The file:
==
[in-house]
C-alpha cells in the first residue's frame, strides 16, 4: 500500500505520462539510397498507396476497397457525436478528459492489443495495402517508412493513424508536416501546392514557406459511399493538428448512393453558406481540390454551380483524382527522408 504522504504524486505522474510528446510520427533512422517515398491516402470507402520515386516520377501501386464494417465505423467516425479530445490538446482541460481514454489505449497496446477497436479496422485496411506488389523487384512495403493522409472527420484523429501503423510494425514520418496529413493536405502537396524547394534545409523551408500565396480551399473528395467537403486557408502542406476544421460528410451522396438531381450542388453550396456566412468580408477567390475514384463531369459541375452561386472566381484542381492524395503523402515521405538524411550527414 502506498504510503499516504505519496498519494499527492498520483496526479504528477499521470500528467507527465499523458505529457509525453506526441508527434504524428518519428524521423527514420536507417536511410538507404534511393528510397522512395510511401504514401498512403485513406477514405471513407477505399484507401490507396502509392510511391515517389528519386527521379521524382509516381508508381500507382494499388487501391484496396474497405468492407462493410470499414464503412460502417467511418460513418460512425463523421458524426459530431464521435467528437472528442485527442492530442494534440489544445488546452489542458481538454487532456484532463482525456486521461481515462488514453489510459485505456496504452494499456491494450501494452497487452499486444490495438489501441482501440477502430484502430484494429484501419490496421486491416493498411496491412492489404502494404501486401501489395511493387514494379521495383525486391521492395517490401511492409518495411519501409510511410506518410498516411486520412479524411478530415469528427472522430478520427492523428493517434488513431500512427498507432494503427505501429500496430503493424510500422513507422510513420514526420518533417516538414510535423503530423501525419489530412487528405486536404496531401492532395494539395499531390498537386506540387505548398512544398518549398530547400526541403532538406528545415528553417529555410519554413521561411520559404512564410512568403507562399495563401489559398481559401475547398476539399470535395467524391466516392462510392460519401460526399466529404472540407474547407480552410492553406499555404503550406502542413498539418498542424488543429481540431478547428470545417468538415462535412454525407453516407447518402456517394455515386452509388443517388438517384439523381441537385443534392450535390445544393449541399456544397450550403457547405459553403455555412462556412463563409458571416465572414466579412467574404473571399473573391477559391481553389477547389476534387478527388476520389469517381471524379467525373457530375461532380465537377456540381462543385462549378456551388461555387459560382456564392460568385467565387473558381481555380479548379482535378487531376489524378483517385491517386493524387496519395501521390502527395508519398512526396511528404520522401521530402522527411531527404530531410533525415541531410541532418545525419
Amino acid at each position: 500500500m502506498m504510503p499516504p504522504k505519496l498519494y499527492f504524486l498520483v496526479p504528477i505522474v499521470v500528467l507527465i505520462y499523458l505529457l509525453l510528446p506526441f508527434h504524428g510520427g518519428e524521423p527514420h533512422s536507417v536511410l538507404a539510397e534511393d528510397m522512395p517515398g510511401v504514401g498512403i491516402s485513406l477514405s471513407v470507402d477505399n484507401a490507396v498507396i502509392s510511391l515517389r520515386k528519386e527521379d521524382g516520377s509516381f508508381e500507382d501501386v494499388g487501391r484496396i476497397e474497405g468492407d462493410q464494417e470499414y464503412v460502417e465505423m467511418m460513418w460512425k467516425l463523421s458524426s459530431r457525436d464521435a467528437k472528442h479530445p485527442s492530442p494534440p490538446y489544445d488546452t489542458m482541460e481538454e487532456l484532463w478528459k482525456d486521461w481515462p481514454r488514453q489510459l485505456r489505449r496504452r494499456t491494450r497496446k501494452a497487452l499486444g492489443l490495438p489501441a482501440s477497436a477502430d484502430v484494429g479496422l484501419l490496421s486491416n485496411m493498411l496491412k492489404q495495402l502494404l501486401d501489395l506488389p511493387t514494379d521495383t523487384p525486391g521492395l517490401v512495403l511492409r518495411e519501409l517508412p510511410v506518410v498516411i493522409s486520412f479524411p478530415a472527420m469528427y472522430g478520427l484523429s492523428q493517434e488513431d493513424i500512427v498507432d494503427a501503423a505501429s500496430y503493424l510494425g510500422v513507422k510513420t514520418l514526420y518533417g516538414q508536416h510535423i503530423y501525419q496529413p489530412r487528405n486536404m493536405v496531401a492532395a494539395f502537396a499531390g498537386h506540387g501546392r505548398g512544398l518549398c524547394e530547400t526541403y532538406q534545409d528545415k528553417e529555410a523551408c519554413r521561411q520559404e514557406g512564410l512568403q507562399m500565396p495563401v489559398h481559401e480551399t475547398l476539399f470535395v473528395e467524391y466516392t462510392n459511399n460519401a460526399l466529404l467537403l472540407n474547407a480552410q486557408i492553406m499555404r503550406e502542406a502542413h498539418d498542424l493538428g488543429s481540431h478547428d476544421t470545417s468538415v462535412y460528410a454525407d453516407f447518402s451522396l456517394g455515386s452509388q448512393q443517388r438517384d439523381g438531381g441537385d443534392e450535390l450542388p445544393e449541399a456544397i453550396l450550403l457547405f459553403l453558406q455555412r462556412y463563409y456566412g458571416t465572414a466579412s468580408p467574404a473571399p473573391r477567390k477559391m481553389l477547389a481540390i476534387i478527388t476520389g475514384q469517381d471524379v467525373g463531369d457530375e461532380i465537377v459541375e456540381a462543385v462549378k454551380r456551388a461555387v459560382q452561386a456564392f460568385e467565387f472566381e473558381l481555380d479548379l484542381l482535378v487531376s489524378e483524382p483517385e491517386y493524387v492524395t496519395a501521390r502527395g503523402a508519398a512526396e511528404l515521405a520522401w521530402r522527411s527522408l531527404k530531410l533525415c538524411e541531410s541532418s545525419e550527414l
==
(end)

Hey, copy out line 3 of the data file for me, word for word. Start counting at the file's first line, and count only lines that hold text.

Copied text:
Amino acid at each position: 500500500m502506498m504510503p499516504p504522504k505519496l498519494y499527492f504524486l498520483v496526479p504528477i505522474v499521470v500528467l507527465i505520462y499523458l505529457l509525453l510528446p506526441f508527434h504524428g510520427g518519428e524521423p527514420h533512422s536507417v536511410l538507404a539510397e534511393d528510397m522512395p517515398g510511401v504514401g498512403i491516402s485513406l477514405s471513407v470507402d477505399n484507401a490507396v498507396i502509392s510511391l515517389r520515386k528519386e527521379d521524382g516520377s509516381f508508381e500507382d501501386v494499388g487501391r484496396i476497397e474497405g468492407d462493410q464494417e470499414y464503412v460502417e465505423m467511418m460513418w460512425k467516425l463523421s458524426s459530431r457525436d464521435a467528437k472528442h479530445p485527442s492530442p494534440p490538446y489544445d488546452t489542458m482541460e481538454e487532456l484532463w478528459k482525456d486521461w481515462p481514454r488514453q489510459l485505456r489505449r496504452r494499456t491494450r497496446k501494452a497487452l499486444g492489443l490495438p489501441a482501440s477497436a477502430d484502430v484494429g479496422l484501419l490496421s486491416n485496411m493498411l496491412k492489404q495495402l502494404l501486401d501489395l506488389p511493387t514494379d521495383t523487384p525486391g521492395l517490401v512495403l511492409r518495411e519501409l517508412p510511410v506518410v498516411i493522409s486520412f479524411p478530415a472527420m469528427y472522430g478520427l484523429s492523428q493517434e488513431d493513424i500512427v498507432d494503427a501503423a505501429s500496430y503493424l510494425g510500422v513507422k510513420t514520418l514526420y518533417g516538414q508536416h510535423i503530423y501525419q496529413p489530412r487528405n486536404m493536405v496531401a492532395a494539395f502537396a499531390g498537386h506540387g501546392r505548398g512544398l518549398c524547394e530547400t526541403y532538406q534545409d528545415k528553417e529555410a523551408c519554413r521561411q520559404e514557406g512564410l512568403q507562399m500565396p495563401v489559398h481559401e480551399t475547398l476539399f470535395v473528395e467524391y466516392t462510392n459511399n460519401a460526399l466529404l467537403l472540407n474547407a480552410q486557408i492553406m499555404r503550406e502542406a502542413h498539418d498542424l493538428g488543429s481540431h478547428d476544421t470545417s468538415v462535412y460528410a454525407d453516407f447518402s451522396l456517394g455515386s452509388q448512393q443517388r438517384d439523381g438531381g441537385d443534392e450535390l450542388p445544393e449541399a456544397i453550396l450550403l457547405f459553403l453558406q455555412r462556412y463563409y456566412g458571416t465572414a466579412s468580408p467574404a473571399p473573391r477567390k477559391m481553389l477547389a481540390i476534387i478527388t476520389g475514384q469517381d471524379v467525373g463531369d457530375e461532380i465537377v459541375e456540381a462543385v462549378k454551380r456551388a461555387v459560382q452561386a456564392f460568385e467565387f472566381e473558381l481555380d479548379l484542381l482535378v487531376s489524378e483524382p483517385e491517386y493524387v492524395t496519395a501521390r502527395g503523402a508519398a512526396e511528404l515521405a520522401w521530402r522527411s527522408l531527404k530531410l533525415c538524411e541531410s541532418s545525419e550527414l